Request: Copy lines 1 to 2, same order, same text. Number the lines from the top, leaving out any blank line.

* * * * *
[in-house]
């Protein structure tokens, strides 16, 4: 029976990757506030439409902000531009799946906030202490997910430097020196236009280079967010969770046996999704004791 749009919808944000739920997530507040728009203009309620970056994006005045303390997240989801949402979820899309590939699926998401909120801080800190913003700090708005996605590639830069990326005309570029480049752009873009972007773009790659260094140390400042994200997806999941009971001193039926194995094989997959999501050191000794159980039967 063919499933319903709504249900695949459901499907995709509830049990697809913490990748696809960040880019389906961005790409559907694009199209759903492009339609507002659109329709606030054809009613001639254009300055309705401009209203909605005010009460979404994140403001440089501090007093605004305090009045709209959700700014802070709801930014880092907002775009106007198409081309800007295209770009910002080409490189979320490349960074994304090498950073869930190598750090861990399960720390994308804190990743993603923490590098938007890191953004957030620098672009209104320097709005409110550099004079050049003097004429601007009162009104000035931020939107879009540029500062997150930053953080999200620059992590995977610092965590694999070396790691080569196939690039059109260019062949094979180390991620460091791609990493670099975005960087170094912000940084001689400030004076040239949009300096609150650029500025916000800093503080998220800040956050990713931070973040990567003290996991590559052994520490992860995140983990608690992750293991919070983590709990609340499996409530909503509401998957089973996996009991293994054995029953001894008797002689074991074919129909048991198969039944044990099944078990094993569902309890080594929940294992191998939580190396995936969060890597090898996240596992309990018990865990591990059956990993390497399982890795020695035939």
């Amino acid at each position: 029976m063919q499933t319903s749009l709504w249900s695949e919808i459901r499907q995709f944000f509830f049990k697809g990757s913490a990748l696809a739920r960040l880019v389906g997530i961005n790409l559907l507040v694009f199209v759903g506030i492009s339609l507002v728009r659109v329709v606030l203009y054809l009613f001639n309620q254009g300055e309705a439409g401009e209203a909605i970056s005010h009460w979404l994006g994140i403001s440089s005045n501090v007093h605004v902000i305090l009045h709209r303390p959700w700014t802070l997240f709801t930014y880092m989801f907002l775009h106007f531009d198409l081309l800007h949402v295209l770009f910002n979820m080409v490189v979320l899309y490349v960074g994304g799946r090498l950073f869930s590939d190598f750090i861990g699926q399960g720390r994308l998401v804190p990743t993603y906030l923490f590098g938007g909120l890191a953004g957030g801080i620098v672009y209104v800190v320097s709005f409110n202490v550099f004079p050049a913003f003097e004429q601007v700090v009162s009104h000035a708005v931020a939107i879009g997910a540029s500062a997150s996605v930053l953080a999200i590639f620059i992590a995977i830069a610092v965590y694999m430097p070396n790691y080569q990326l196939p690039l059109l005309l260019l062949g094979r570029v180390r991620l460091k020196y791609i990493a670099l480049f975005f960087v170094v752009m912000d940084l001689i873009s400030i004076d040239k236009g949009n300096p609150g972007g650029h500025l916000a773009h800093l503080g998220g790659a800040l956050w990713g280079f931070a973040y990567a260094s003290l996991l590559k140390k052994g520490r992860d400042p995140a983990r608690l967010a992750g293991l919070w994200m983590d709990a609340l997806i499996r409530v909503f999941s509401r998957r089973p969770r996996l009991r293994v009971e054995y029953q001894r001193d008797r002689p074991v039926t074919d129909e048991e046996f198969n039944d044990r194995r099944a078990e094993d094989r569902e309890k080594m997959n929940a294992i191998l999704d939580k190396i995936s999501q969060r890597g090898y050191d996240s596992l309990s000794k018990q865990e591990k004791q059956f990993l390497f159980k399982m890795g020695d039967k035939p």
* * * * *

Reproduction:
[in-house]
């Protein structure tokens, strides 16, 4: 029976990757506030439409902000531009799946906030202490997910430097020196236009280079967010969770046996999704004791 749009919808944000739920997530507040728009203009309620970056994006005045303390997240989801949402979820899309590939699926998401909120801080800190913003700090708005996605590639830069990326005309570029480049752009873009972007773009790659260094140390400042994200997806999941009971001193039926194995094989997959999501050191000794159980039967 063919499933319903709504249900695949459901499907995709509830049990697809913490990748696809960040880019389906961005790409559907694009199209759903492009339609507002659109329709606030054809009613001639254009300055309705401009209203909605005010009460979404994140403001440089501090007093605004305090009045709209959700700014802070709801930014880092907002775009106007198409081309800007295209770009910002080409490189979320490349960074994304090498950073869930190598750090861990399960720390994308804190990743993603923490590098938007890191953004957030620098672009209104320097709005409110550099004079050049003097004429601007009162009104000035931020939107879009540029500062997150930053953080999200620059992590995977610092965590694999070396790691080569196939690039059109260019062949094979180390991620460091791609990493670099975005960087170094912000940084001689400030004076040239949009300096609150650029500025916000800093503080998220800040956050990713931070973040990567003290996991590559052994520490992860995140983990608690992750293991919070983590709990609340499996409530909503509401998957089973996996009991293994054995029953001894008797002689074991074919129909048991198969039944044990099944078990094993569902309890080594929940294992191998939580190396995936969060890597090898996240596992309990018990865990591990059956990993390497399982890795020695035939």